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Army Pfc. Jon R. Townsend

Died September 16, 2012 Serving During Operation Enduring Freedom

19, Claremore, Okla.; assigned to 1st Battalion, 23rd Infantry Regiment, 3rd Stryker Brigade Combat Team, 2nd Infantry Division, Joint Base Lewis-McChord, Wash.; died Sept. 16 in Zabul province, Afghanistan of injuries caused by enemy small-arms fire. Also killed were Army Sgt. Sapuro B. Nena,  Army Spc. Joshua N. Nelson and Army Pfc. Genaro Bedoy. 

DoD IDs soldiers killed in green-on-blue attack

The Associated Press

JOINT BASE LEWIS-MCCHORD, Wash. — Three of four soldiers killed Sunday in an insider attack in Afghanistan were from Joint Base Lewis-McChord, the Department of Defense said Wednesday.

 Their position was attacked with small arms fire, the Pentagon said. NATO and Afghan spokesmen said earlier that an Afghan police officer turned his gun on soldiers during an attack at a remote checkpoint in the south of the country. 

The dead were identified as Sgt. Sapuro B. Nena, 25, of Honolulu; Pfc. Genaro Bedoy, 20, of Amarillo, Texas; and Pfc. Jon R. Townsend, 1, of Claremore, Okla. The three were members of the 3rd Stryker Brigade from Joint Base Lewis-McChord. It deployed in December from the base near Tacoma, Wash.

Also killed was Spc. Joshua N. Nelson, 22 of Greenville, N.C., who was assigned to the 513th Military Intelligence Brigade, Fort Gordon, Ga.   Bedoy, Townsend and Nelson were on their first deployments. Nena was deployed in Iraq in 2009-2010. 

 Afghan officials said the checkpoint in Zabul province’s Mizan district came under attack first from insurgents sometime around midnight. American forces came to help the Afghan police respond to the attack, said Ghulam Gilani, the deputy police chief of the province. 

It was not clear if some of the Afghan police turned on their American helpers in the middle of the battle with the insurgents, or afterward, or were somehow forced into attacking the American troops by the insurgents, Gilani said.   One police officer was killed in the clash with NATO troops, but other officers at the site fled and it was unclear if they were involved in the attack, said Jamie Graybeal, a spokesman for the international military in Afghanistan.   A reporter from The News Tribune visited Mizan District in March during the week soldiers from Lewis-McChord took control of the area. 

At the time, about 40 Lewis-McChord soldiers were preparing for a summer assignment providing security for high-ranking U.S. security advisers who would work in close quarters with Afghan service members, The News Tribune reported Wednesday.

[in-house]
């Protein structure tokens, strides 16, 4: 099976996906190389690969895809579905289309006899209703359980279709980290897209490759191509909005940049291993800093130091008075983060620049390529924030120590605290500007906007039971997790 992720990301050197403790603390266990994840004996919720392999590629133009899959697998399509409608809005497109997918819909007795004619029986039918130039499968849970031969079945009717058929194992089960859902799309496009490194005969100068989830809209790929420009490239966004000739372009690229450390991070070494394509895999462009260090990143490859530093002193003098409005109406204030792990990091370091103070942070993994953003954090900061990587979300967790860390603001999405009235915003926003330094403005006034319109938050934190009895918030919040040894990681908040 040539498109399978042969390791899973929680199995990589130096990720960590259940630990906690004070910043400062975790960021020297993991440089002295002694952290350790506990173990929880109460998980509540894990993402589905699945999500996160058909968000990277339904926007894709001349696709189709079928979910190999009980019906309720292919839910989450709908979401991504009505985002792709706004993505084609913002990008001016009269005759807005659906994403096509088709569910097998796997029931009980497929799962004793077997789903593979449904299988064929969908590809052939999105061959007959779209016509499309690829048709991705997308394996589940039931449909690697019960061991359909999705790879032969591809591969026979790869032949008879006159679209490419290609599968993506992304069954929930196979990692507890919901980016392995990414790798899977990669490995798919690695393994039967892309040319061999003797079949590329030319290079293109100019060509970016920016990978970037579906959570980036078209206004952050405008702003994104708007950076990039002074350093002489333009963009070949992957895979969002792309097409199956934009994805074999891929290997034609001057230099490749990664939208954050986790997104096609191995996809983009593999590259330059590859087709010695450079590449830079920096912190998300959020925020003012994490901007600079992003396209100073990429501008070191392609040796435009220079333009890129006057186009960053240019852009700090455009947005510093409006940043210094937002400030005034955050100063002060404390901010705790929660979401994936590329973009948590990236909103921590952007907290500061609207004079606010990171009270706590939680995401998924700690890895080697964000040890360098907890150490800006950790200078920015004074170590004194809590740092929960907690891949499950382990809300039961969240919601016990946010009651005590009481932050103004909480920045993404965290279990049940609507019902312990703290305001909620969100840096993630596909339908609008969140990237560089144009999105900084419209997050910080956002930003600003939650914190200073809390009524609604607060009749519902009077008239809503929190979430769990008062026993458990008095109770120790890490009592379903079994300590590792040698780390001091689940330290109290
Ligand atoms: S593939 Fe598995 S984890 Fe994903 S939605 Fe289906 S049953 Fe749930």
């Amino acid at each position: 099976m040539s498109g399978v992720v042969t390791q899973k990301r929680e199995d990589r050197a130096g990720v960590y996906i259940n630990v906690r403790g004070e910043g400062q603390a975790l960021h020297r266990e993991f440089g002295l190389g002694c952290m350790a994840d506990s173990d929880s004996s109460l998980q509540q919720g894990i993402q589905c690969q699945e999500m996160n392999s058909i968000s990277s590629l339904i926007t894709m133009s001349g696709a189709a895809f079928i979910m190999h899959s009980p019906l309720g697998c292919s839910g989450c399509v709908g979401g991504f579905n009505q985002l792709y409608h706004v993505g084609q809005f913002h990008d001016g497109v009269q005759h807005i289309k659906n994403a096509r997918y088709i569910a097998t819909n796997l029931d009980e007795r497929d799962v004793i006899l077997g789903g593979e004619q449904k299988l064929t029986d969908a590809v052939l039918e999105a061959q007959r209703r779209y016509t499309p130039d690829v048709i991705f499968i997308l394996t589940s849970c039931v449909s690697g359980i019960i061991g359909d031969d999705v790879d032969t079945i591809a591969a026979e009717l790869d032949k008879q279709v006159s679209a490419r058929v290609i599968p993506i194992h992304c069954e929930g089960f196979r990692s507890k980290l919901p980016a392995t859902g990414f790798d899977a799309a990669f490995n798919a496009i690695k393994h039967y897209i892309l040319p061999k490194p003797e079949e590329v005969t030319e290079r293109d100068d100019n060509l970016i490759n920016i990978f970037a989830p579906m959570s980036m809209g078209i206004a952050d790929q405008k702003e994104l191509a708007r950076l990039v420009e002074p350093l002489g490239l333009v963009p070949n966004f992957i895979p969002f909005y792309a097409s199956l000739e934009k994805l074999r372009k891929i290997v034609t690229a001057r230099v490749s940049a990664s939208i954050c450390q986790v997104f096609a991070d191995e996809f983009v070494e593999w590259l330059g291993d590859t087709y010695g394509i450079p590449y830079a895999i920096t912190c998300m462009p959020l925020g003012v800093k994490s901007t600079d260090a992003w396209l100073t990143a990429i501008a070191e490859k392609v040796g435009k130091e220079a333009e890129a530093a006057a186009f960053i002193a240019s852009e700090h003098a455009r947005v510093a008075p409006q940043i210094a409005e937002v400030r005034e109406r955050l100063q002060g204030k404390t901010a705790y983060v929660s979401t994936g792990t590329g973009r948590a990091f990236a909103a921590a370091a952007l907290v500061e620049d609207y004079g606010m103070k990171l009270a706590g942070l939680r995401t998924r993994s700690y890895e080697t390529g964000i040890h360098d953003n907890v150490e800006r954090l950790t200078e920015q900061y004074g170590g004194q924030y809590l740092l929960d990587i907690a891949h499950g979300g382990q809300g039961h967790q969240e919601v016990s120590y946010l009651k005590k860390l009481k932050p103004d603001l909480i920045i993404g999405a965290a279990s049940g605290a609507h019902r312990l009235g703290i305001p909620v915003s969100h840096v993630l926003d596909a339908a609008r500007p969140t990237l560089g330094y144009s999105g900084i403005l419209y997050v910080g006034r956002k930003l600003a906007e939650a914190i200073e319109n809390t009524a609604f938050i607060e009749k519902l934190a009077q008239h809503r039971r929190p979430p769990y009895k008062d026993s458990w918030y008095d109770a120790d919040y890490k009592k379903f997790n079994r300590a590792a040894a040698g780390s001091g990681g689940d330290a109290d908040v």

In the spring, U.S. soldiers generally spoke warmly about the Afghan army unit in Mizan. They had concerns about the Afghan local police, which the Americans considered less professional than the Afghan army. 

American officers in the spring considered Mizan a ripe district to hand over to full Afghan control. Its local Afghan army unit had been successful carrying out its own independent missions, and its local governor earned plaudits from villagers. 

U.S. soldiers mostly lived in Combat Outpost Mizan, which housed about 60 soldiers. The outpost was connected to an Afghan army compound on one side and Afghan police headquarters on the other. 

Lewis-McChord has had about 10,000 soldiers in Afghanistan this summer. The brigade had lost 11 soldiers to combat before Sunday’s attack.

Service set for soldier killed in Afghanistan

The Associated Press

CLAREMORE, Okla. — A funeral service is scheduled for a 19-year-old soldier from Claremore who was killed in an "insider" attack by police in Afghanistan.

Services with military honors are set for 10 a.m. Friday for Army Pfc. Jon Townsend, who was killed Sept. 16.

The Tulsa World reports that the ceremony will be at First Baptist Church in Claremore. Rice Funeral Service is in charge of arrangements. A visitation will be held from 6 to 8 p.m. Thursday at the funeral home.

Townsend was assigned to the 1st Battalion, 23rd Infantry Regiment, 3rd Stryker Brigade Combat Team, 2nd Infantry Division, based at Joint Base Lewis-McChord in Washington.

He left for the military shortly after graduating from Sequoyah High School in Claremore last year.

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